One of the best parts of the holiday season is the opportunity to say thank you to our Catalog community and Citizen Archivists. We are grateful for your efforts to make the records of the National Archives more accessible to everyone.

As we wrap up another year of online access, we’re sharing some highlights from the past year. We look forward to sharing more of our holdings and history with you in 2022.

Together we explored Catalog records:
Map of St. Raphael, Italy
Maps in the Catalog
We charted a course through the cartographic holdings at the National Archives. More than 15 million maps, charts, aerial photographs, architectural drawings, patents, and ship plans can be found in the cartographic and architectural holdings in College Park, Maryland. Learn more.
Handwritten escape and evasion report of McQueen, Sebron Andrew Jr. (2 L.t)

World War II Escape and Evasion Reports
Nearly 3,000 reports are part of a series containing information on escape and evasion activities and training of U.S. soldiers serving in the European theater during World War II. Within these records, you will find dramatic and gripping first hand accounts of survival from U.S. soldiers in Europe during World War II. Learn more.

"Confederate Slave Payrolls"
During the U.S. Civil War, the Confederate Army required enslavers to loan their enslaved people to the military. Throughout the Confederacy from Florida to Virginia, these enslaved people served as cooks and laundresses, labored in deadly conditions to mine potassium nitrate to create gunpowder, worked in ordnance factories, and dug the extensive defensive trench networks that defended cities such as Petersburg, Virginia.
Handwritten confederate slave payroll listing names and wages
To track this extensive network of thousands of enslaved people and the pay their enslavers received for their lease, the Confederate Quartermaster Department created the record series now called the "Confederate Slave Payrolls." Learn more.
We introduced new research tools and shared strategies for online research:
Screenshot of the Harmon Foundation Collection from the Donated Collections Explorer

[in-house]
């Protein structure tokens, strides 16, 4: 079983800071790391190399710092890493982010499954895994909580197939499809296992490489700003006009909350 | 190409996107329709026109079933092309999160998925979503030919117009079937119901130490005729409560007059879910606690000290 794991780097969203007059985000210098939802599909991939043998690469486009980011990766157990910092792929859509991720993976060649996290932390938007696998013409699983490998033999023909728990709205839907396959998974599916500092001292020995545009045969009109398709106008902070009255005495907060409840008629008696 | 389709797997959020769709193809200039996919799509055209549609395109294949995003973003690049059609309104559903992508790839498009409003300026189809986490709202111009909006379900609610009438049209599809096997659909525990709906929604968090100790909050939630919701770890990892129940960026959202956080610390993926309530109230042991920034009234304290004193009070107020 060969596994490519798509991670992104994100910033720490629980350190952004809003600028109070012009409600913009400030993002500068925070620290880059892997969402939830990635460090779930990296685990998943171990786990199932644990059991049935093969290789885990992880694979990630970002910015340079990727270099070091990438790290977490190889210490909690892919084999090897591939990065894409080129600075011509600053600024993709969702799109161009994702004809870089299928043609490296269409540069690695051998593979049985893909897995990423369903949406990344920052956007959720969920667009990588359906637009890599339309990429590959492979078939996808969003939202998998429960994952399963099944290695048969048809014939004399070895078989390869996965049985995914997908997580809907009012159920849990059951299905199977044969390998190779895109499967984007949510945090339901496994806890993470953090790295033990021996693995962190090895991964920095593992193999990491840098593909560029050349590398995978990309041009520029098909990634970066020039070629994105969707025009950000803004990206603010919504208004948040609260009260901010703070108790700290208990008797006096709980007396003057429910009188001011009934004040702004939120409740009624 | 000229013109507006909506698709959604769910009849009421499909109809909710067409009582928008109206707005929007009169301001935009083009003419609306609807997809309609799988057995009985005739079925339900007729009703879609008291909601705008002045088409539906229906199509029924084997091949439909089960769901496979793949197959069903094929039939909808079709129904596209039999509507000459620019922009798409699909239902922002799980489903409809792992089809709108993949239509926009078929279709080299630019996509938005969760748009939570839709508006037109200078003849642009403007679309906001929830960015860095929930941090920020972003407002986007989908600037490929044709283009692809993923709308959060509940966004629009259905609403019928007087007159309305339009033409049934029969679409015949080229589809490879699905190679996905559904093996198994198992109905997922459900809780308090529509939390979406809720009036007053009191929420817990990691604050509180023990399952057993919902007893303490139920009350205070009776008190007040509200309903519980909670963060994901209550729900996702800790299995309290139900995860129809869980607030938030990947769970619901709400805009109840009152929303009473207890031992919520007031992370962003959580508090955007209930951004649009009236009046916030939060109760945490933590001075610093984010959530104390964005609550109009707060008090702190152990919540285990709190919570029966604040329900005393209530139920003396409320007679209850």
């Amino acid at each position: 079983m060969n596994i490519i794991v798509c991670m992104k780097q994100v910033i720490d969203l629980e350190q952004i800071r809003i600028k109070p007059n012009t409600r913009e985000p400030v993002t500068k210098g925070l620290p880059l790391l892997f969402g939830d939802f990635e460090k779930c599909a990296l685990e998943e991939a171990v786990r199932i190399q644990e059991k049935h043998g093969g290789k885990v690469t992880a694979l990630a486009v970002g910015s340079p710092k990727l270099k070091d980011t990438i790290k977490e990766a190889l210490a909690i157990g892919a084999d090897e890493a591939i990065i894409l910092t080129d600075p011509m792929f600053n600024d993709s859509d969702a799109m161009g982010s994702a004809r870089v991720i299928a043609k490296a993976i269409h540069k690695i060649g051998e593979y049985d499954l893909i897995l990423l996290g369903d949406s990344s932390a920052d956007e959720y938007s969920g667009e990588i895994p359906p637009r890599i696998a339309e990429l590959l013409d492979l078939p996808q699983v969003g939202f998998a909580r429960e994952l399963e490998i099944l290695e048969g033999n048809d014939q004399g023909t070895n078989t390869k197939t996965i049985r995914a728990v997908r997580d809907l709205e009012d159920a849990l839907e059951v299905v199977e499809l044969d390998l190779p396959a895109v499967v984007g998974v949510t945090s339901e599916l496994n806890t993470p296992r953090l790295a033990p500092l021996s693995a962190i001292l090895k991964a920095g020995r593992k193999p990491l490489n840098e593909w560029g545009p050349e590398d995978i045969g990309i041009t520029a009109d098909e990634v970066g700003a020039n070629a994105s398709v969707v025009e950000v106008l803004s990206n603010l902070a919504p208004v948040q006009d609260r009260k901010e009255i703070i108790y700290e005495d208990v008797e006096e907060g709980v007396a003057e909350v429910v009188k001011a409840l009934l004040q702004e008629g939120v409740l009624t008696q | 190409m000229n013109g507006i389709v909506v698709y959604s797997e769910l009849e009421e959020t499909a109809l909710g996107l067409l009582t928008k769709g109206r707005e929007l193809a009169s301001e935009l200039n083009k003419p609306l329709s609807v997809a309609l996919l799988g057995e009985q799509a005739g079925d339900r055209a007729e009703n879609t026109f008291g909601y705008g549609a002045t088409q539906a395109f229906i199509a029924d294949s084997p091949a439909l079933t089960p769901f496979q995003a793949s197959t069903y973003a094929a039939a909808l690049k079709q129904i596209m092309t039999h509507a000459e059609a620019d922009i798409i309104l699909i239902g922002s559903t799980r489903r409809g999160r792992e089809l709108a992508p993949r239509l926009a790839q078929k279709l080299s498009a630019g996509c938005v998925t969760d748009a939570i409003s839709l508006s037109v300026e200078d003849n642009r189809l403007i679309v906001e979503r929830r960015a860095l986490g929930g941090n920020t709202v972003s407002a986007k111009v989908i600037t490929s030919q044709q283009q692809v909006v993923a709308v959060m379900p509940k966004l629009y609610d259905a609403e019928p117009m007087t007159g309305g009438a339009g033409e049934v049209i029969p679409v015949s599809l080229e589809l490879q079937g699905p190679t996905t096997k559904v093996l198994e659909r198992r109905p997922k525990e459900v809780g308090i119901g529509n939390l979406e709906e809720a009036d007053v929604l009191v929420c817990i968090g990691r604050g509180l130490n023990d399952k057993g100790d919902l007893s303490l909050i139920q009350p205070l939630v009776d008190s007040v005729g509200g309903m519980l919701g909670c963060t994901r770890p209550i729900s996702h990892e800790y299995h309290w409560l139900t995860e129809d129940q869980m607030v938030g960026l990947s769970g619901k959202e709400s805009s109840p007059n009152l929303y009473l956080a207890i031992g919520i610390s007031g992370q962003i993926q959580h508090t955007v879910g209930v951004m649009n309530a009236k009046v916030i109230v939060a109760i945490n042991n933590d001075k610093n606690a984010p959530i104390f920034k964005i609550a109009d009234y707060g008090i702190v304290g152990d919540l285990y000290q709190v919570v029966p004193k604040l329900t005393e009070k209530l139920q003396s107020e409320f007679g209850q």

Donated Collections Explorer
In addition to Federal records, the National Archives holds collections of donated historical materials, many of which pertain to and illustrate historical activities of the United States, or document a significant program or activity of the U.S. government. To help you navigate the universe of records held at the National Archives, we are excited to introduce the third in a series of online finding aid tools: the Donated Collection Explorer! Learn more.

Photograph of 3 students in desks at a classroom with their hands raised
Education Resources
Whether you are a teacher or a learner in an online or in-person environment, the National Archives has an abundance of resources for students and educators. Our Educator Resources web page contains information and resources on working with primary sources, free distance learning programs, professional development, civic education, and more. Learn more.
Black and white photograph of a man looking through binoculars with a kitten sitting on his lap
Navigating the Catalog
Did you know the National Archives Catalog contains over 159 million pages of digitized historical records and more than 27.6 million descriptions of the records in our holdings? And new pages and descriptions are being added to the Catalog each week! With so much information and material available to search, we are excited to share updated Catalog Help pages with new instructional videos to help you navigate the Catalog and make the most of your research online. Learn more.
Animated gif of a woman sitting at a computer typing with one hand while writing with the other
History Hub special edition
Are you stuck in your historical research? Have you hit a wall in your genealogy quest? Find your answer on History Hub! We invite you to explore History Hub, our pioneering crowdsourced history and genealogy research community. Make History Hub your first stop! You can ask—or answer—questions on History Hub, or see if your question has already been answered. Learn more.
We commemorated several important historical anniversaries:

100th anniversary of the Tulsa Massacre
The Tulsa Massacre of 1921 was one of the worst instances of mass racial violence in American history. The violence centered on Tulsa’s Greenwood District (also known as “Black Wall Street”), a commercial area with many successful Black-owned businesses. In 24 hours, hundreds were killed, thousands displaced, and 35 city blocks were burned to ruins. The attack on Black Wall Street included the first aerial bombing of a U.S. city.

Photograph of Tulsa Oklahoma after the massacre